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AWS sent a Snowcone into space – TechCrunch

At its re:Mars conference, Amazon today announced that it has quietly sent one of its cutting-edge AWS Snowcone computing and storage devices into space on the Axiom mission to the International Space Station.

For the most part, it was a standard Snowcone, which AWS had already built to be tough enough to ship via UPS, though the company had to go through months of testing to get it certified for this flight.

“When you think about delivering cloud computing at the edge, in remote, disconnected, and rugged environments – after 35 years in the space industry – there’s no more harsh, remote or rugged or unforgiving, very frankly, that space environment,” said Clint Crosier, director of aerospace and satellites at AWS and a retired U.S. Air Force major general who helped oversee the founding of the U.S. Space Force before retiring and then joining AWS last year. “With space, a $425 billion global industry today, expected to be a $1 trillion industry by 2040 by all major analysts – tripling the number of satellites launched between 2018 and 2022 – for For all of these reasons, customers tell us they need the same cloud computing capabilities close to their workloads that are off-planet in space as they are on the ground.

The AWS Snowcone SSD aboard the International Space Station during the Ax-1 mission, prior to installation. Picture credits: AWS

To certify the Snowball, the smallest in the Snow family of edge computing and data transfer devices, AWS had to run it through five months of NASA thermal, vacuum, acoustic, and vibration testing ( with no radiation test necessary as the device was going to be used in the shielded environment of the ISS). Once they arrived at the space station, the team, led by Daryl Shuck of AWS, hooked it up, downloaded an ML model for object detection, and ran it throughout the Axiom mission.

Astronauts on the Axiom mission performed a total of 25 experiments, including the Snowball experiment. As Crosier noted, they had to take photos and document all the equipment they brought on board and then carried with them. The object detection model on the Snowball helped them catalog all of these items (and flag those that should be excluded from public distribution).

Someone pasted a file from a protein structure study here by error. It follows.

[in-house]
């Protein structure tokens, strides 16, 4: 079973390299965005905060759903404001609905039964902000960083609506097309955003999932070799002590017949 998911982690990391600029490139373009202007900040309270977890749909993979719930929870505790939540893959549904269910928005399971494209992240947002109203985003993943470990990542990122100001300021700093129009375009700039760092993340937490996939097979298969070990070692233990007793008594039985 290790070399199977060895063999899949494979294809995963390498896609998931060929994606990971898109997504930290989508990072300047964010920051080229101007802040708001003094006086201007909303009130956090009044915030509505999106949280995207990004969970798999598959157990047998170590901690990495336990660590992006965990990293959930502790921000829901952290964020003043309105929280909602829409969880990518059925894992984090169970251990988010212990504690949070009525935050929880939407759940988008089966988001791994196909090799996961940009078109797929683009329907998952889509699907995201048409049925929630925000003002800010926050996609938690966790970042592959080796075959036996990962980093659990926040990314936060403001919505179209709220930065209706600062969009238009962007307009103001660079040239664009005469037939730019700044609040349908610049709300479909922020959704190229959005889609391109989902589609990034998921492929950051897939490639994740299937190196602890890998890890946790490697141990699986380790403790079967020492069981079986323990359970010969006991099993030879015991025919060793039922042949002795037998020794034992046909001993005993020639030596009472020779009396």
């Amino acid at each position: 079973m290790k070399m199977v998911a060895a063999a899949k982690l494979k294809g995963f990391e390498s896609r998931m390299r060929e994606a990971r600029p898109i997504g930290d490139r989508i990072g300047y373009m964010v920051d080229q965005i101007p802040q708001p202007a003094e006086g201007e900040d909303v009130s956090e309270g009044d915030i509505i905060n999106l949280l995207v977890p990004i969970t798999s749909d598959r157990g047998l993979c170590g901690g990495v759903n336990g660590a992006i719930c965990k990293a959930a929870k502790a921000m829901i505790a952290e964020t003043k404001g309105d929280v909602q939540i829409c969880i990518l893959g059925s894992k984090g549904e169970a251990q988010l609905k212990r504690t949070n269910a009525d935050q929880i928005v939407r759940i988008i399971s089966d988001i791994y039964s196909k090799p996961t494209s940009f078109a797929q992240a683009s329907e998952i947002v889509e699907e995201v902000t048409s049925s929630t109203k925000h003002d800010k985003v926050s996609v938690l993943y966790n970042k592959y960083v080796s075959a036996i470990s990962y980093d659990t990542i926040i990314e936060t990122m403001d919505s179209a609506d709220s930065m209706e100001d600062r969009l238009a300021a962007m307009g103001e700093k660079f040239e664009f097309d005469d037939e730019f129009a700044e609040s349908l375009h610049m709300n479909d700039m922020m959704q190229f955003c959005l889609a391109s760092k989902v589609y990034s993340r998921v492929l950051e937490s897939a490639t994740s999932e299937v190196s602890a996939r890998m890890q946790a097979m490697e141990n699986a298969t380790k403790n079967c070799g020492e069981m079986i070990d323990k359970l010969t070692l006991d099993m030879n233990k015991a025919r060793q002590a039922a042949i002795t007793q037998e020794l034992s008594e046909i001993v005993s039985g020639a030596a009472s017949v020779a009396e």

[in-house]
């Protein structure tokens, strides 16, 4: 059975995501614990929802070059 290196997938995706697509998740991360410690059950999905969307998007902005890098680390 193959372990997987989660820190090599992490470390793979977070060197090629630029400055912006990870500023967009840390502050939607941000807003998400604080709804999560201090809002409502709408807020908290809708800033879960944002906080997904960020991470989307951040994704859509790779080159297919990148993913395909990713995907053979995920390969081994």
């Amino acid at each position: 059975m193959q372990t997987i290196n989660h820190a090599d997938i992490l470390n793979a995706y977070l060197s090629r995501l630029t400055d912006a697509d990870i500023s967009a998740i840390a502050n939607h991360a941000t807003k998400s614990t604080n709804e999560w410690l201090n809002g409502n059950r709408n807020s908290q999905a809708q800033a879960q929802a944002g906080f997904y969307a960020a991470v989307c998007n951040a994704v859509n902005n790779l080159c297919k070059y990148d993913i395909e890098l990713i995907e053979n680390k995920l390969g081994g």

Crosier admitted it was a relatively simple demonstration, but the certification process taught the company a lot and also set the stage for future missions. “That has been the demo this we did Inot ohrbit, but the together treat, as we think on the coming terms for cloud computing in space, it is What was really excited on because we think this ushers in a together New time in space innovation — wchicken you box now, for the first time already, to bring edge computing abilities on orbit,” he said.

And that’s what it’s really about. Because the goal here isn’t so much to take existing snowballs or its bigger brothers into space, but to take what teams learn from those missions (and Amazon is already working with Axiom on future missions ), and then perhaps integrating more sophisticated edge computing capabilities into satellites as well. What exactly that will look like remains to be seen. As any Amazon executive who has taken the company’s media training will tell you in every interview, the company listens to its customers and works from there.

“We work with our customers to meet their needs,” Crosier said. “That’s one of the hallmarks of AWS and one of the things I learned when I joined after 33 years in the US military. And so if customers see the value and the need to put [edge] computing capabilities on satellites, you can rightly expect us to listen to this and look at how we can meet their needs. »

Already, Amazon and AWS are working with Blue Origin to provide computing capabilities for its commercial space station Orbital Reef.


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